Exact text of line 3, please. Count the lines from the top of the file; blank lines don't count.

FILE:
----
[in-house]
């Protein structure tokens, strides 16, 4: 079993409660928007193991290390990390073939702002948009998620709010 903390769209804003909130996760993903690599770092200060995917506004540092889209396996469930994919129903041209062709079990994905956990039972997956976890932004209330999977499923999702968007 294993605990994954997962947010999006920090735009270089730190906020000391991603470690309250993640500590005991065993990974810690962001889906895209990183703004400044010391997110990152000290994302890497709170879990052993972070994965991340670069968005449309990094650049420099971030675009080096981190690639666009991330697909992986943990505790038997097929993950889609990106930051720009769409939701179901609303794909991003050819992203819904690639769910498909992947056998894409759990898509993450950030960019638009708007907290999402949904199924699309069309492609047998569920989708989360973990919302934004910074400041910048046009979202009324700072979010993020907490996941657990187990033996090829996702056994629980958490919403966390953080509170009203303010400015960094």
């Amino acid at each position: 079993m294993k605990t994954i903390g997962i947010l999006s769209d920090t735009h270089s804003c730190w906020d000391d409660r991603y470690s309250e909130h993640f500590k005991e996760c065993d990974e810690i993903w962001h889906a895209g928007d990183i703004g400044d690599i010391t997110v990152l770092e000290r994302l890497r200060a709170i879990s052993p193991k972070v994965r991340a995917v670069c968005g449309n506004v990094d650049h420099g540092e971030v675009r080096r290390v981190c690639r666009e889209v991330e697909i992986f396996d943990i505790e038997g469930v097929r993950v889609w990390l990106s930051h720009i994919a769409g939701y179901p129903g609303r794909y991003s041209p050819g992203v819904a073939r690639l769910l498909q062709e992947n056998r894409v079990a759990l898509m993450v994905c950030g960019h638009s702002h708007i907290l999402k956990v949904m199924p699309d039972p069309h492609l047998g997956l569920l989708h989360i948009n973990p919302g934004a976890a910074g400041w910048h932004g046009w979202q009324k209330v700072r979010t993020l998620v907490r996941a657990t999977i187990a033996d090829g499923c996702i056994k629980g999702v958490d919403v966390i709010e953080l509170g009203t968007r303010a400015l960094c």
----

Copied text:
């Amino acid at each position: 079993m294993k605990t994954i903390g997962i947010l999006s769209d920090t735009h270089s804003c730190w906020d000391d409660r991603y470690s309250e909130h993640f500590k005991e996760c065993d990974e810690i993903w962001h889906a895209g928007d990183i703004g400044d690599i010391t997110v990152l770092e000290r994302l890497r200060a709170i879990s052993p193991k972070v994965r991340a995917v670069c968005g449309n506004v990094d650049h420099g540092e971030v675009r080096r290390v981190c690639r666009e889209v991330e697909i992986f396996d943990i505790e038997g469930v097929r993950v889609w990390l990106s930051h720009i994919a769409g939701y179901p129903g609303r794909y991003s041209p050819g992203v819904a073939r690639l769910l498909q062709e992947n056998r894409v079990a759990l898509m993450v994905c950030g960019h638009s702002h708007i907290l999402k956990v949904m199924p699309d039972p069309h492609l047998g997956l569920l989708h989360i948009n973990p919302g934004a976890a910074g400041w910048h932004g046009w979202q009324k209330v700072r979010t993020l998620v907490r996941a657990t999977i187990a033996d090829g499923c996702i056994k629980g999702v958490d919403v966390i709010e953080l509170g009203t968007r303010a400015l960094c």